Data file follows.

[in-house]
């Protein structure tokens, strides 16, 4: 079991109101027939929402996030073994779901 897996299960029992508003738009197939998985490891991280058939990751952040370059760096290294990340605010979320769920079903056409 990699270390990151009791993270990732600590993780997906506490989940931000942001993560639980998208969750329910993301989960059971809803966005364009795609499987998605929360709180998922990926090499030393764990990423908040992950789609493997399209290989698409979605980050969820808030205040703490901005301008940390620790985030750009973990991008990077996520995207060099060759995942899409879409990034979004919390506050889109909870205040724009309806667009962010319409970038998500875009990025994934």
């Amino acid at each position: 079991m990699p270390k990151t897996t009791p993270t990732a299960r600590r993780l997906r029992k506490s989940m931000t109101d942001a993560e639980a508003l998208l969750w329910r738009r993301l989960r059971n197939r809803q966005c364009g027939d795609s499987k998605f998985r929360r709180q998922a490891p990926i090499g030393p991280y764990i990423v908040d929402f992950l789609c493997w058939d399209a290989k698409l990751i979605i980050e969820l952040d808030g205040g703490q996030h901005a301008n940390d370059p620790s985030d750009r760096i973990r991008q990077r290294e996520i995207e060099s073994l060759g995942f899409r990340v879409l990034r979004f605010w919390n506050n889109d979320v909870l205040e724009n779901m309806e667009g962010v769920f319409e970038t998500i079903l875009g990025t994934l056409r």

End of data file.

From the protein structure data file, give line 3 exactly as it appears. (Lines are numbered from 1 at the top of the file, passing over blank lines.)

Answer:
């Amino acid at each position: 079991m990699p270390k990151t897996t009791p993270t990732a299960r600590r993780l997906r029992k506490s989940m931000t109101d942001a993560e639980a508003l998208l969750w329910r738009r993301l989960r059971n197939r809803q966005c364009g027939d795609s499987k998605f998985r929360r709180q998922a490891p990926i090499g030393p991280y764990i990423v908040d929402f992950l789609c493997w058939d399209a290989k698409l990751i979605i980050e969820l952040d808030g205040g703490q996030h901005a301008n940390d370059p620790s985030d750009r760096i973990r991008q990077r290294e996520i995207e060099s073994l060759g995942f899409r990340v879409l990034r979004f605010w919390n506050n889109d979320v909870l205040e724009n779901m309806e667009g962010v769920f319409e970038t998500i079903l875009g990025t994934l056409r």